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Should I buy the UKOG share price? Or is this cheap FTSE 100 dividend stock a better buy?

It’s safe to say that UK Oil & Gas (LSE: UKOG) is a share only for the bravest of souls. Its share price has dropped by around two-thirds over the past 12 months, due chiefly to a series of disappointing testing updates at its gigantic Horse Hill asset

Uncertainty over the possible payloads at its West Sussex site isn’t its only problem, though. Once it finally begins pulling oil out the ground with gusto, there’s no guarantee that energy prices will be conducive to the kind of profits growth investors are hoping for.

Uncertainty over the possible payloads at its West Sussex isn’t the only problem facing UKOG, though. Once it finally begins pulling oil out the ground with gusto, there is no guarantee that energy prices will be conducive to the kind of profits growth investors are hoping for.

Fears of surging supply from the US, Canada and Brazil, a theme which has long been doing the rounds, are only likely to get worse as industry investment clicks through the gears. Latest data from Baker Hughes illustrates the scale of the problem, its weekly rig count showing another 10 oil units plugged into the ground in the last full week of January, taking the total to 862.

Too much risk?

Make no mistake though, the probability of a yawning supply/demand imbalance as global production heats up is an afterthought for UKOG investors right now. Right now, questions concerning whether the company is spreading itself too thinly is the major headache for investors. The acquisition of assets in the Isle of Wight last month also require yet another heavy cash call to the tune of around £260,000.

With the profits column predicted to remain barren until the beginning of the 2020s, additional cash raisings represent a very real threat to shareholders over the next couple of years, possibly longer should development work at Horse Hill disappoint in terms of either cost or timeframe.

There’s no doubting the quality of UKOG’s assets. They give the business all the potential in the world, but potential doesn’t create shareholder returns. Whether related to the balance sheet, the quality of its assets, or the business of bringing its oil to the surface, there are plenty of risks that investors need to consider today. And this makes the stock an unappealing destination for my cash, to say the least.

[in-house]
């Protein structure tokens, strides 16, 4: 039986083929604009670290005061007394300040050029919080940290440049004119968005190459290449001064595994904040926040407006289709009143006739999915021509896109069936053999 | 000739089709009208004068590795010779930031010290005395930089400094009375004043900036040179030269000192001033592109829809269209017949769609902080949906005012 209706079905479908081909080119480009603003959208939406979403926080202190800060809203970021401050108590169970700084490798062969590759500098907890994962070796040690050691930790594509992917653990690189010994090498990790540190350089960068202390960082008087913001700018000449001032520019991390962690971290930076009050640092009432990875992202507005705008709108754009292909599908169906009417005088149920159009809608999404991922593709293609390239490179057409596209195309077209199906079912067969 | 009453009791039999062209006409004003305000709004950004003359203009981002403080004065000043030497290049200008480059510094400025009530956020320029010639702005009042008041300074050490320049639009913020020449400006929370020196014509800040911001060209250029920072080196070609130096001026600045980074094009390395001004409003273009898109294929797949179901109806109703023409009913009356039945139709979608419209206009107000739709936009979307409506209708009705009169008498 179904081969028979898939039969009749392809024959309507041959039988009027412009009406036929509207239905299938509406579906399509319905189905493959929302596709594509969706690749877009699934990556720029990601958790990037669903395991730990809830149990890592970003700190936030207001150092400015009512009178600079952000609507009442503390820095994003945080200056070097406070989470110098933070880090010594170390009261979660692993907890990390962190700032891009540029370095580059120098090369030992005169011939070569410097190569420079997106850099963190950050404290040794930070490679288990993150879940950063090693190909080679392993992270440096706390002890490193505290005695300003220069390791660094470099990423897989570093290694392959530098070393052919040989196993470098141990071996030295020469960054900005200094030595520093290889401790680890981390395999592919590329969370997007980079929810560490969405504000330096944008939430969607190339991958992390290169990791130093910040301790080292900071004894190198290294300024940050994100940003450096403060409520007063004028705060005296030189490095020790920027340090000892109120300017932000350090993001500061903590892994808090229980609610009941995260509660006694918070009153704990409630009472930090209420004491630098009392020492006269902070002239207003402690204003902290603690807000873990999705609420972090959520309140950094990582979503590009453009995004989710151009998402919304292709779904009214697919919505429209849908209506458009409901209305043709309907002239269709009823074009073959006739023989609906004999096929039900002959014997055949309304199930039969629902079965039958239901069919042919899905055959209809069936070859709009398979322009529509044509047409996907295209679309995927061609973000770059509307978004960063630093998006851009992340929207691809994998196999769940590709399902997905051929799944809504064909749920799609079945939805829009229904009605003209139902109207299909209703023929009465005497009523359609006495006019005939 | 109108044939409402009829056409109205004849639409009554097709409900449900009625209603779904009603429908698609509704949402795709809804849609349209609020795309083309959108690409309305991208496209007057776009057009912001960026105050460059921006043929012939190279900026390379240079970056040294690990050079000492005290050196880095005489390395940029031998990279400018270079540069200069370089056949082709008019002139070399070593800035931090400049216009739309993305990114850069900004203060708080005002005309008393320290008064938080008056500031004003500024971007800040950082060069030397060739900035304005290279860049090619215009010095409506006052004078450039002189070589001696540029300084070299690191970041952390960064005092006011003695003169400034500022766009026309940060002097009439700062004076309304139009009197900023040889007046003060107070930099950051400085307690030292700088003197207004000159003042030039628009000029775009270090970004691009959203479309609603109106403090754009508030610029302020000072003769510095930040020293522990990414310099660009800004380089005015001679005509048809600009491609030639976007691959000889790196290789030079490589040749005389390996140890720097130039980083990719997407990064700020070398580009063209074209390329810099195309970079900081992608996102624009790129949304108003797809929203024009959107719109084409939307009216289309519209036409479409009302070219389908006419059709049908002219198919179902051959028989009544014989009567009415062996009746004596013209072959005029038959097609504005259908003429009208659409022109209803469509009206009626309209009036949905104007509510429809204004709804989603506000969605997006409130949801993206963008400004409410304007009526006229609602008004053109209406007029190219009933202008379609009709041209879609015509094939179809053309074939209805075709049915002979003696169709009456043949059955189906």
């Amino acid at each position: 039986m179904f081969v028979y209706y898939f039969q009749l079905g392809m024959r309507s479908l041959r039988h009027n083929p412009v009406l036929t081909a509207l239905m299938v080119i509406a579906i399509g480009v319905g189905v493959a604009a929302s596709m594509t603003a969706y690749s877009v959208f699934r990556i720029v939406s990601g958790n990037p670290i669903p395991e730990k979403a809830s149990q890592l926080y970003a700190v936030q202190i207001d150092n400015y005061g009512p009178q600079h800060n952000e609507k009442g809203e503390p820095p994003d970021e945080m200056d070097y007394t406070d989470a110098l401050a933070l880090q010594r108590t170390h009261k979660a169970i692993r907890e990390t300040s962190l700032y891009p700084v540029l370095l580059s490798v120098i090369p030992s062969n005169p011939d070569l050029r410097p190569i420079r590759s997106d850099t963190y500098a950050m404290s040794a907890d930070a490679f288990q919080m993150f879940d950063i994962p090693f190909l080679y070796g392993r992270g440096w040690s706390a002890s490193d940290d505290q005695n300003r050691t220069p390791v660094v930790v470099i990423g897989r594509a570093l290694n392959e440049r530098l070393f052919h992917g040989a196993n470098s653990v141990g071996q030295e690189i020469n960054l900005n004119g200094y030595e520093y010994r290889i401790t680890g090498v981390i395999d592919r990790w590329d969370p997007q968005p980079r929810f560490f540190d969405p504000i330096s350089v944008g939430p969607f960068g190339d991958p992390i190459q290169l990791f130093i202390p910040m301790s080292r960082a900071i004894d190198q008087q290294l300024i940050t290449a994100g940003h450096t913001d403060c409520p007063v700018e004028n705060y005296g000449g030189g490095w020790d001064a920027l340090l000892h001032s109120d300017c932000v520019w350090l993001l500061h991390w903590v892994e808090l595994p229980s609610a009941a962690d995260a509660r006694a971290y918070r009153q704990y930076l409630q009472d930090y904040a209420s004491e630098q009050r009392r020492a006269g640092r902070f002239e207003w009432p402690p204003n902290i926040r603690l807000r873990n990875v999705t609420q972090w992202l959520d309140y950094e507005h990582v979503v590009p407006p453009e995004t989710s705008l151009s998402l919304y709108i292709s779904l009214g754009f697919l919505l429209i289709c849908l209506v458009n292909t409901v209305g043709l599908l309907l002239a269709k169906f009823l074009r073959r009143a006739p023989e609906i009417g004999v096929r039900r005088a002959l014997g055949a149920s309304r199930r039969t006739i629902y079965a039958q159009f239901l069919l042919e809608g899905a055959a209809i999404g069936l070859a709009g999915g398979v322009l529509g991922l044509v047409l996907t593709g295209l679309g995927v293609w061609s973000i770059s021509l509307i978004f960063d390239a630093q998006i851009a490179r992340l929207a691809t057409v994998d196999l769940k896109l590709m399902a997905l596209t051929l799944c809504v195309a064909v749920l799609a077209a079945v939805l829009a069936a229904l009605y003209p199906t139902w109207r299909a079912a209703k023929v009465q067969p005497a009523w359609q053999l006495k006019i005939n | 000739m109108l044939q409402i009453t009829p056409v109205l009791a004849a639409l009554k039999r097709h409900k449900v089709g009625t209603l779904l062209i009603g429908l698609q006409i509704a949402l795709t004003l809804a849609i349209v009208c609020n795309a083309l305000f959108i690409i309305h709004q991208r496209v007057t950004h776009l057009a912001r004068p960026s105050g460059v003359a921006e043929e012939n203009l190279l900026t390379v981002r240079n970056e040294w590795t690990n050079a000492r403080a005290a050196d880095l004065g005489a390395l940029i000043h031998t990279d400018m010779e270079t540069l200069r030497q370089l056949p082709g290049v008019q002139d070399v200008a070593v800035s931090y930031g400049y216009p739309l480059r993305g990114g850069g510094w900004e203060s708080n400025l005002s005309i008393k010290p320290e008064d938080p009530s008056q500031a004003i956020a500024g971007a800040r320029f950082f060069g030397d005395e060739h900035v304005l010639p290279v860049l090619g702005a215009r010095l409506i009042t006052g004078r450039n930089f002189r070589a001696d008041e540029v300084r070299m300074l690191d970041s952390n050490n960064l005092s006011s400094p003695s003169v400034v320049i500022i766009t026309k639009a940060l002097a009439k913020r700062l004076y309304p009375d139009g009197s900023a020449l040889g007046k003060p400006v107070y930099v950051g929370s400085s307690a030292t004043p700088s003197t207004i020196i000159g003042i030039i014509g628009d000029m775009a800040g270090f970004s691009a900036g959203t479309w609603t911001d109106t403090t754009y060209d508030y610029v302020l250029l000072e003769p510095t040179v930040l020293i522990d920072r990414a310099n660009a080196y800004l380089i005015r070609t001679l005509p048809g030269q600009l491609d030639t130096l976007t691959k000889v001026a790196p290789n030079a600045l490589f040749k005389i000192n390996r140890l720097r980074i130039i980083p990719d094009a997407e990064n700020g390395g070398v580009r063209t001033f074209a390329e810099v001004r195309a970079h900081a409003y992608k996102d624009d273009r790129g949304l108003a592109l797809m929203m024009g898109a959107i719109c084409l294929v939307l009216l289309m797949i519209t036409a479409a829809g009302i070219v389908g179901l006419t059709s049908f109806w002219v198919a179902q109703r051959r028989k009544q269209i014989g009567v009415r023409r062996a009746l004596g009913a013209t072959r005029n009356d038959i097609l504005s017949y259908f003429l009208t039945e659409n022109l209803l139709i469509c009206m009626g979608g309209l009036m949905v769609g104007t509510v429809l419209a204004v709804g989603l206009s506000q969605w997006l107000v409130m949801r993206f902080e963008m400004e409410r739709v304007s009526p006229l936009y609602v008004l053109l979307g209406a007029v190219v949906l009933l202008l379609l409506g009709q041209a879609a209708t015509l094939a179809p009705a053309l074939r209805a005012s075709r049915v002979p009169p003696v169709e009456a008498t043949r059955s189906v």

Blue chip beauty

Why splash the cash on such a speculative stock, then, when there’s plenty of great shares on the FTSE 100 with great growth and dividend prospects? Whitbread (LSE: WTB) is one such business that I’m convinced can generate great returns in the years ahead and without the stress that UKOG brings to the party.

Admittedly the Premier Inn owner isn’t having the best of it right now. A weak regional market is offsetting strong trading conditions for its London hotels and, added to this, its cost reduction programme is running below expectations. This is expected to contribute to zero profits growth in the next fiscal year to February 2020.

I prefer to concentrate on the excellent profits potential of Premier Inn’s expansion across the UK and into Germany in the coming years, a strategy I’m confident should get profits firing again following predicted short-term turbulence. And this means that Whitbread should keep its mega progressive dividend policy in business, too.

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Royston Wild has no position in any of the shares mentioned. The Motley Fool UK has no position in any of the shares mentioned. Views expressed on the companies mentioned in this article are those of the writer and therefore may differ from the official recommendations we make in our subscription services such as Share Advisor, Hidden Winners and Pro. Here at The Motley Fool we believe that considering a diverse range of insights makes us better investors.